“The thing that interests me the most about Restore Balance past this weekend is how oddly flexible the deck is for a cascade shell where you can only play higher cost cards. It turns out there are a lot of weird hate options out there once you spread across four colors.
If anything, you are actually presented with more options due to having to cut the obvious ‘best’ ones out of the way. How else would you get to Mardu Charm?”
With no pressing events or sets and a reason to look harder at new options for Restore Balance, this seems like the perfect time to address this.
What are the options available for what has rapidly become my favorite deck in Modern?
The Shallow End
Prior to running a huge search, these are the cards already on my mind.
The first slot I want to discuss is the default three-mana removal slot currently occupied by Anguished Unmaking. Simply put, I think that specific card is garbage. The life is completely unaffordable even against basic stuff like Jund, except in weird spots where you are already winning. The exile matters in rare occasions, but one exile against Dredge isn’t going to cut it.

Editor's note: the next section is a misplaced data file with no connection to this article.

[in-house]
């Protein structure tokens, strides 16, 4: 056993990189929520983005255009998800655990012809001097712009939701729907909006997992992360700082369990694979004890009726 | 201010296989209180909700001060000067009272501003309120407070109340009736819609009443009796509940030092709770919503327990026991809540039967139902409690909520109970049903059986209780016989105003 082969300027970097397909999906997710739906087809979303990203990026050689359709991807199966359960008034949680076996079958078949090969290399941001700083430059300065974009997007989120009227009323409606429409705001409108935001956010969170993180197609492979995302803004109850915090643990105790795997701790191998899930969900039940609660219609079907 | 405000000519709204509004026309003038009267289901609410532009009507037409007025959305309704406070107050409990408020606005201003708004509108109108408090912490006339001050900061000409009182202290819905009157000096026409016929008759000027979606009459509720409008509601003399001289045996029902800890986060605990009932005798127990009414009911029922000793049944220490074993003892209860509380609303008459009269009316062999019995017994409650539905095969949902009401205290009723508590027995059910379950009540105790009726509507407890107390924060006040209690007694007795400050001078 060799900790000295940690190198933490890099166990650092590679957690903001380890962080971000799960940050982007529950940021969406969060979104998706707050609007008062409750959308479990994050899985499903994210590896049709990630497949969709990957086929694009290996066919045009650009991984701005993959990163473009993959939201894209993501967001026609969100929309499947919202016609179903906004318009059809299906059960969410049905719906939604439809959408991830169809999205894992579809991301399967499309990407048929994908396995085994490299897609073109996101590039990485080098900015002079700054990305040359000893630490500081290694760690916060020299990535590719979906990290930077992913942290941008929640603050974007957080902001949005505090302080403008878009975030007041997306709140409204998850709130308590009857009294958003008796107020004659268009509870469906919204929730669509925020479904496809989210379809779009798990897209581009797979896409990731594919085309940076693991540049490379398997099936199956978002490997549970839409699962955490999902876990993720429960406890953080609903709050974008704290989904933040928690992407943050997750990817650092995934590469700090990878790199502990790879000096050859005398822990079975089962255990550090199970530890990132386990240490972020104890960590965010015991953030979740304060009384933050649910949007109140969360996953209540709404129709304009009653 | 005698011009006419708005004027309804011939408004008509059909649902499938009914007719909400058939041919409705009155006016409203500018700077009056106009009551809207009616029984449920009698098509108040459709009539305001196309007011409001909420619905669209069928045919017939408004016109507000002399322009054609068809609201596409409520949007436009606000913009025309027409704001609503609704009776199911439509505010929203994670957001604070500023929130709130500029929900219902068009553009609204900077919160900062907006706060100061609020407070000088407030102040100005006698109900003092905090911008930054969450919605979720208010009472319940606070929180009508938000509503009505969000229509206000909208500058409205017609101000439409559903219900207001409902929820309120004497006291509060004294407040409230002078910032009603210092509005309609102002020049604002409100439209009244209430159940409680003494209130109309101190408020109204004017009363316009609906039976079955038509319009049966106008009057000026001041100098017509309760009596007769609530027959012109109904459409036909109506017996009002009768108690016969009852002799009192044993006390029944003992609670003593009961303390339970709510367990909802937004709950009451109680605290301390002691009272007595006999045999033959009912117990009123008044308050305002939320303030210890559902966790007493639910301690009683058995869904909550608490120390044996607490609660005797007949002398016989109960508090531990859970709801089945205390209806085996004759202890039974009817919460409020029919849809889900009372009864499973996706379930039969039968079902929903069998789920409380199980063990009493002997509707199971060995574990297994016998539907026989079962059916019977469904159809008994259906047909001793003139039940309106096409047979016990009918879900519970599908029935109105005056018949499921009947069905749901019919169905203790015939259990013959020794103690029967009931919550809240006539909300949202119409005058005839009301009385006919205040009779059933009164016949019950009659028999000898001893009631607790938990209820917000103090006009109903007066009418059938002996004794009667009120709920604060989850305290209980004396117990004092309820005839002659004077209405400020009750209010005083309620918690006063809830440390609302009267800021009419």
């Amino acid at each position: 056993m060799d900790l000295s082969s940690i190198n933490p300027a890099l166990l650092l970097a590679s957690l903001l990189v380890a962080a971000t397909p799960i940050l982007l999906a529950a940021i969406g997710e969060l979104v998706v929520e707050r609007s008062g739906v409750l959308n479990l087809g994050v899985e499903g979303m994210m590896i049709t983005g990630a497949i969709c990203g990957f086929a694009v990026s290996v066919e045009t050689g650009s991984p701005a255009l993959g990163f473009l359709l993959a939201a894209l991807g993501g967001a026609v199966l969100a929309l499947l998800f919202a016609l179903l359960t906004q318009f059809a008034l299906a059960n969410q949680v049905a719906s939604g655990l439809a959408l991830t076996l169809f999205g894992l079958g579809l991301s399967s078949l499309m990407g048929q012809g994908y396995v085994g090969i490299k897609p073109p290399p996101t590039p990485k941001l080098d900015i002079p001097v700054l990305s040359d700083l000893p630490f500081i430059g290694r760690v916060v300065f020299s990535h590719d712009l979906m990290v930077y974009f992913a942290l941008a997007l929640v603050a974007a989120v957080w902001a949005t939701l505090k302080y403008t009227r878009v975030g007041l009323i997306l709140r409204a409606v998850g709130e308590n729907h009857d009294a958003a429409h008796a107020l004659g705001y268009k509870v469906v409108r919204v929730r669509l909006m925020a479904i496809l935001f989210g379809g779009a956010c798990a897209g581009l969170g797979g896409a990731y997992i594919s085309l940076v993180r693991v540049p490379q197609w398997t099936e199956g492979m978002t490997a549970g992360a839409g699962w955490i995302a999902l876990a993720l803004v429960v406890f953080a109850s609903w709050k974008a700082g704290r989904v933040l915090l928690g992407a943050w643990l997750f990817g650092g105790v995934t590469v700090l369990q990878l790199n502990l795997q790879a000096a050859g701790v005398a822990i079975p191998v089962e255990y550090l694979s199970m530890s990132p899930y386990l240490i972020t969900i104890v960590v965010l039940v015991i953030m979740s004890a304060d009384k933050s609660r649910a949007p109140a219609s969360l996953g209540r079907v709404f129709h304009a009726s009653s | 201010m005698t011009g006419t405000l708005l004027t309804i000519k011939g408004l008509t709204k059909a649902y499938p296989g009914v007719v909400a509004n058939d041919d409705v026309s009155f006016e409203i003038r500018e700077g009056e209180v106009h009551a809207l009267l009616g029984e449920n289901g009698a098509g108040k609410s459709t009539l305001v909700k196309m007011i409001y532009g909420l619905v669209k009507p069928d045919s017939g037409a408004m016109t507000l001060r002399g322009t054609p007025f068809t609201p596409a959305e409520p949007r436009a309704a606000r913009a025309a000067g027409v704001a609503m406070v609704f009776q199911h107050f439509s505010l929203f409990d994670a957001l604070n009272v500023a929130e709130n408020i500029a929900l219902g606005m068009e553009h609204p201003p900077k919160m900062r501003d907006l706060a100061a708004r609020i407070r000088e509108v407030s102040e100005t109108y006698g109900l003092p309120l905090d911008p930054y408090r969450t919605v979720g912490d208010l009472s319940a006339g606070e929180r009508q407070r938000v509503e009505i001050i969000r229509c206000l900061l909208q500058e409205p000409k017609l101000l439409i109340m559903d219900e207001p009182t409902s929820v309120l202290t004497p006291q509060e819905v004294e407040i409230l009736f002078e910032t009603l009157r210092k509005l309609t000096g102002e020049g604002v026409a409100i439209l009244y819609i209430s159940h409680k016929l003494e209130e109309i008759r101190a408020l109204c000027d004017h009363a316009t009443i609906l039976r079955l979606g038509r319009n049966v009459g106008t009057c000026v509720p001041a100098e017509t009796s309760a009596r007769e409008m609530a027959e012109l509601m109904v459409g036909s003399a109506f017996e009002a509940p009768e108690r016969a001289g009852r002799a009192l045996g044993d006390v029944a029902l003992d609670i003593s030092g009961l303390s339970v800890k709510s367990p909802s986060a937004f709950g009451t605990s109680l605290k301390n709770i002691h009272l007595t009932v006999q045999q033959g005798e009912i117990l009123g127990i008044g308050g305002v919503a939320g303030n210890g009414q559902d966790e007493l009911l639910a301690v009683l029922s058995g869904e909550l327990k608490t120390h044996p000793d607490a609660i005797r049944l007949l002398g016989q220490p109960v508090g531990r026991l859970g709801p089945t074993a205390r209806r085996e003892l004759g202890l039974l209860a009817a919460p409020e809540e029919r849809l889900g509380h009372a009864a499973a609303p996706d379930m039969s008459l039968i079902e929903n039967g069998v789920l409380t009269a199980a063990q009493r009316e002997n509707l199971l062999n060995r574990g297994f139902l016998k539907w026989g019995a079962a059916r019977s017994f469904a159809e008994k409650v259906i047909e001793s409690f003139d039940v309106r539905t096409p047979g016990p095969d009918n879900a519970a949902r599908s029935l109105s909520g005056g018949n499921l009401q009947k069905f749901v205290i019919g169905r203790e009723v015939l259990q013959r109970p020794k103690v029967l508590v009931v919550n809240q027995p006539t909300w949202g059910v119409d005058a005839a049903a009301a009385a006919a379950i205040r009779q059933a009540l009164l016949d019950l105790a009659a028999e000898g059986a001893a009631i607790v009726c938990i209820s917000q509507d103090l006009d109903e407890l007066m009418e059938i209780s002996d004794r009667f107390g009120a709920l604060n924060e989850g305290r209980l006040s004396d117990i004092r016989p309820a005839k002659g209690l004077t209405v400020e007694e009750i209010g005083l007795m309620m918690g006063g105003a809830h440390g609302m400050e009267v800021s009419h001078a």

I want to try Maelstrom Pulse, but I have to consider the effects on the mana a little. The cost of 1GB forces you down a road where you fetch Forest, Swamp, Sacred Foundry, which clashes with Mardu Charm and can tie up your mana on turns you want single red for Greater Gargadon and white for basically any spell in your deck.
If I wanted to kill a specific card type, I would just select the exact answer for it, but I want to catch them all with a single card. The draw to an instant-speed removal spell is catching a creature-land like Inkmoth Nexus, and I’m guessing that my mana denial and Blood Moon strategy is a bit less concerned than other Mardu Control-style decks with those in the long-term.
Dismember is pretty bad except when it is the best thing possible. It is exactly what you want when your opponent has creatures you want to kill but is too fast for Restore Balance. For now I’m okay relegating this card to the sideboard for Infect and leaning on Simian Spirit Guide and the sideboard to get my early removal going. Shriekmaw is more of the same, but hedges slightly against Burn at the cost of a lot of percentage against creature combo.
On to other evoke creatures, Ingot Chewer is one that pops up a lot in other cascade decks. It’s a fine sideboard card specifically to beat Cranial Plating, but as a maindeck option it doesn’t work as the Shatter is non-optional, meaning you can’t just card-dump evoke the Chewer pre-Balance if you have a Borderpost. With Affinity on a huge downswing, I’m not too concerned, and I think Lingering Souls provides more than enough edge in that matchup while being flexible elsewhere.